Water is scarce. Waste is rampant. There's an energy shortage. This is the cost of urbanization, of growth; we step on each other, selfishly, mostly unconsciously. Remember, humans are just one of many species. What we are doing, we are doing it to all other living things on this planet, including ourselves.
The number of items in a typical Canadian household is ten thousand. In Canada we shop until we drop, but it takes a lot of energy to manufacture all that stuff. And, moreover, it takes a lot of fuel to transport it, and us, to stores. Manufacturing and transportation creates the most pollution and carbon dioxide.
We all breathe the same air, but we don't realize that our shopping addiction and outrageous consumption affects the world - globally. Developing countries may have a physical population explosion but we, here in the "developed" world, have a different population explosion - enormous waste in our throwaway society and the production of unneeded products. As an example, the Chinese environmental experts criticize American (and Canadian) consumers for buying so many Chinese goods and then complaining about all the pollution created from manufacturing in China. Wal-Mart uses thirty thousands Chinese factories to supply the store with its goods!
Moral of this story: Reduce our consumption of cheap products from developing countries and maybe we will reduce their pollution over there!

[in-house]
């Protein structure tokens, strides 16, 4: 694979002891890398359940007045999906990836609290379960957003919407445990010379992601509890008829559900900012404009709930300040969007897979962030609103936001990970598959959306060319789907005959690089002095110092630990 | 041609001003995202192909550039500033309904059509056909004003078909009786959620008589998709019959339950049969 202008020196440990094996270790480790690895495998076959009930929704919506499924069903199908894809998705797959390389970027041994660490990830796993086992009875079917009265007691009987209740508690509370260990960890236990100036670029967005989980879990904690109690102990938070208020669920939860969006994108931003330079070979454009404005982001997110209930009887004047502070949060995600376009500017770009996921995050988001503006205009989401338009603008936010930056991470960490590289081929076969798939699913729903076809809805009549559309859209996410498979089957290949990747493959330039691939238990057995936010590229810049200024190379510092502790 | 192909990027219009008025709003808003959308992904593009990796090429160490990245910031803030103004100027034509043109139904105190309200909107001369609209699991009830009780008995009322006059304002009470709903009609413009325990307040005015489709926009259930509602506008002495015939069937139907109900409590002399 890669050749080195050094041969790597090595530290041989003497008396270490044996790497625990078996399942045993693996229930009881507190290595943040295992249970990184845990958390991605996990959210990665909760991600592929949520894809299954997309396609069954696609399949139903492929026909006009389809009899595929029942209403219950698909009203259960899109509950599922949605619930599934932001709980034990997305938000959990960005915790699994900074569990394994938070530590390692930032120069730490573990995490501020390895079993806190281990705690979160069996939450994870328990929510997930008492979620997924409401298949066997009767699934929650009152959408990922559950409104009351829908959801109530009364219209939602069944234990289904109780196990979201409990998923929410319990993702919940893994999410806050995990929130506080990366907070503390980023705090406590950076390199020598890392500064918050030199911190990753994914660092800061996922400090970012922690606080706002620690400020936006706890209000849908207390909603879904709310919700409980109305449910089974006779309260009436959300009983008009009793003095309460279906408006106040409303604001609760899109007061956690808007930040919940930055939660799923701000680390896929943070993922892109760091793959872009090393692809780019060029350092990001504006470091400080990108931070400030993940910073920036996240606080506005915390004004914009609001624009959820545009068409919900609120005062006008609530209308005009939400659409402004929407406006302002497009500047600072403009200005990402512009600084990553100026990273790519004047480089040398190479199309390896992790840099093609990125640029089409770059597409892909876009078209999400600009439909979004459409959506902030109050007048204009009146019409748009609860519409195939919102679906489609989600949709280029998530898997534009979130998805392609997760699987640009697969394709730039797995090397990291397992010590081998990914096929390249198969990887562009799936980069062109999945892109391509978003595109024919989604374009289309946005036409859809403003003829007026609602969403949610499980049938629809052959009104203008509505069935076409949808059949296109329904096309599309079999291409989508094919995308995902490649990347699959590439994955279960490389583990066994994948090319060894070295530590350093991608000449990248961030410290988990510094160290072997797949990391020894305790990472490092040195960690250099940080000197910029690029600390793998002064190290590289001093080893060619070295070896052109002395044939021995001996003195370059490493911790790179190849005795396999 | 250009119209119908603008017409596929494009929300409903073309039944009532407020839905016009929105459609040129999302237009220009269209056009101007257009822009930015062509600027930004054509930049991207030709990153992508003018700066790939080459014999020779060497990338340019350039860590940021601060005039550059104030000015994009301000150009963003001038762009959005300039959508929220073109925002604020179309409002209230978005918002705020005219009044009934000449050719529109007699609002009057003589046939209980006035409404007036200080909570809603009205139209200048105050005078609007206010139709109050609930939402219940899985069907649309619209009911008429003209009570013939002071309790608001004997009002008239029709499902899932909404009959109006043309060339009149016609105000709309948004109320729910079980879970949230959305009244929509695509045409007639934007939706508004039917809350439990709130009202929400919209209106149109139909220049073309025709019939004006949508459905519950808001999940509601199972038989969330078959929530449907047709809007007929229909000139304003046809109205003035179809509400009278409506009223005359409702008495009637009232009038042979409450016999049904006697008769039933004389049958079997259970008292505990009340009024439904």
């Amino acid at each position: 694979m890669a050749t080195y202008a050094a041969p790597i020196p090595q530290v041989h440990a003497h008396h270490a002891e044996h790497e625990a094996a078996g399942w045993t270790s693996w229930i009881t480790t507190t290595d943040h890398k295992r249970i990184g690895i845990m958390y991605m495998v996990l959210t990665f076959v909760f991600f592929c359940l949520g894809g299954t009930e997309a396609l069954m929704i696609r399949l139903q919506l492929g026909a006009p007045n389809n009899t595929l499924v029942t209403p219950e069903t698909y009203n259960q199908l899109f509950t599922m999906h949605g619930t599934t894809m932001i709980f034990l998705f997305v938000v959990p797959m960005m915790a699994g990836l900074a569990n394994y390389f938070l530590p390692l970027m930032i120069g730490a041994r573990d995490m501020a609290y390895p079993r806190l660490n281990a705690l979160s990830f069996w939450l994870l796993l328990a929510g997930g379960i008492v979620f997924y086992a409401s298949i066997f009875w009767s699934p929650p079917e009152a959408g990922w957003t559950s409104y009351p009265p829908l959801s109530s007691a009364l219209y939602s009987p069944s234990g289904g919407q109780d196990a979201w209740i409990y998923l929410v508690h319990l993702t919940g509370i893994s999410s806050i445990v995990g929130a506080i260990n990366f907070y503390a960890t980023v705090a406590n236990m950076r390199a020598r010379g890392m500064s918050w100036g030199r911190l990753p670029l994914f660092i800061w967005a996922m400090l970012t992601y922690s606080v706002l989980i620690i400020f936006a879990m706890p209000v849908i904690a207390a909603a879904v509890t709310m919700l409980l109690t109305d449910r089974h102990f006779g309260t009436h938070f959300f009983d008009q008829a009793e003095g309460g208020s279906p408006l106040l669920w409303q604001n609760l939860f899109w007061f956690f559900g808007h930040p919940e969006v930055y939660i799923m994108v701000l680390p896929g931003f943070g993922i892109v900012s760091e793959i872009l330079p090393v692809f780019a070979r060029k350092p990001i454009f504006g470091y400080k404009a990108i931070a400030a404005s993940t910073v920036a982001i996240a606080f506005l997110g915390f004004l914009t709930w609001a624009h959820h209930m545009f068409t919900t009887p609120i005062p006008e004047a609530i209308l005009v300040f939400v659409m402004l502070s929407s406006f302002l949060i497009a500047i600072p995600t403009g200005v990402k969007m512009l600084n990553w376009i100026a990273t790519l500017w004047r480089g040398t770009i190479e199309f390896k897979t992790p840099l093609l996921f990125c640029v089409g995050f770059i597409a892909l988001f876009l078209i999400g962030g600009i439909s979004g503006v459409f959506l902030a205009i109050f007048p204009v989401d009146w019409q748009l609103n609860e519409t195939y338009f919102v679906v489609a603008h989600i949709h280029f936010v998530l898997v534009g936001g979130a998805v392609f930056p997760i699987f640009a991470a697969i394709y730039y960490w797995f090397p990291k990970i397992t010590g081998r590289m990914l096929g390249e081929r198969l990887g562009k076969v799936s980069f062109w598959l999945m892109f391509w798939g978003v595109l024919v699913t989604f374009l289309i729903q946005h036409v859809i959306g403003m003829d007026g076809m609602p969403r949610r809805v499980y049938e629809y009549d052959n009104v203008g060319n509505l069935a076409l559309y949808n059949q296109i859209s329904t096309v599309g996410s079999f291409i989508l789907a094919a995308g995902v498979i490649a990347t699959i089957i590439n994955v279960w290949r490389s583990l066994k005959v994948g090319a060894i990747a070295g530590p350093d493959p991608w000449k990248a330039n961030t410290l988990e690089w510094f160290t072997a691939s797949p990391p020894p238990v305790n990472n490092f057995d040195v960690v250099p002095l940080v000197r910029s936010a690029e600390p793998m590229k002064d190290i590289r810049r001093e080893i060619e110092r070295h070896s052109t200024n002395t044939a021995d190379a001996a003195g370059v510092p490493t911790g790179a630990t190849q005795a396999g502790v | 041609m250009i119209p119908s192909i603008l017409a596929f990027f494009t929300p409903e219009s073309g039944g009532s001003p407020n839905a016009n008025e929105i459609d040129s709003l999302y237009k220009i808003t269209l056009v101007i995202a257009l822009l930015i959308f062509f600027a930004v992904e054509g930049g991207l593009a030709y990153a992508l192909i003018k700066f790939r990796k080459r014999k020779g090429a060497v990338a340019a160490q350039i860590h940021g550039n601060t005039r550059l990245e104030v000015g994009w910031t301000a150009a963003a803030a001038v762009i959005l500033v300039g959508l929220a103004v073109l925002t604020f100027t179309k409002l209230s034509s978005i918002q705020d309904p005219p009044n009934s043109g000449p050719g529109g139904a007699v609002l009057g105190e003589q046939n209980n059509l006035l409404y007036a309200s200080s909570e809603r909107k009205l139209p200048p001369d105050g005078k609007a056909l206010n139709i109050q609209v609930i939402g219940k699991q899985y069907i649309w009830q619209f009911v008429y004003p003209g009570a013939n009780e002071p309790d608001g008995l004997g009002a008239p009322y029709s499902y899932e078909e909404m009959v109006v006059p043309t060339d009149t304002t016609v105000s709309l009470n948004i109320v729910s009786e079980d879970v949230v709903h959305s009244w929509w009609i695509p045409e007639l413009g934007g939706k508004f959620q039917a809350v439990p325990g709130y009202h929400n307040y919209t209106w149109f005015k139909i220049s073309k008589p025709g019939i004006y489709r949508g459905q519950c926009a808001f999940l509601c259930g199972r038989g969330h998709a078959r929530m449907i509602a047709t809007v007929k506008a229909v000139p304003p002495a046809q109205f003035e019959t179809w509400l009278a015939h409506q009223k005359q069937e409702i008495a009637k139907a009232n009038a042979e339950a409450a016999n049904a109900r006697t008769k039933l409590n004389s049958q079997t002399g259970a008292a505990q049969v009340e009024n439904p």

One of the biggest problems is the use of coal to provide China's energy needs. This, alone, creates more pollutants and greenhouse gas emissions that anything else. China, the United States, and even us must reduce our energy consumption immensely. The energy growth rate is 53%! We need to get our growth rate down to a more sane rate of 1.25% and this will help make the transition from fossil fuels to alternate energy sources more smoothly.
Is the Arctic warming up? Yes – and fast! The National Weather Service in Alaska had shown over the last fifty years the average temperature in the winter months had increased by six degrees Celsius. What does this mean to the natives living there? The ice is melting, the permafrost is thawing out, more erosion is occurring especially near the coastal areas. Hunters and animals are been forced to live on a land that is eroding away and being swallowed up. If nature is changing quickly, so is the way of life. The polar bears are searching for food but it is much harder to find. The polar bears are looking for solid ground but their habitat is melting away. WHAT IS HAPPENING TO THE POLAR BEAR WILL HAPPEN TO US! WE ARE ALL INTERCONNECTED!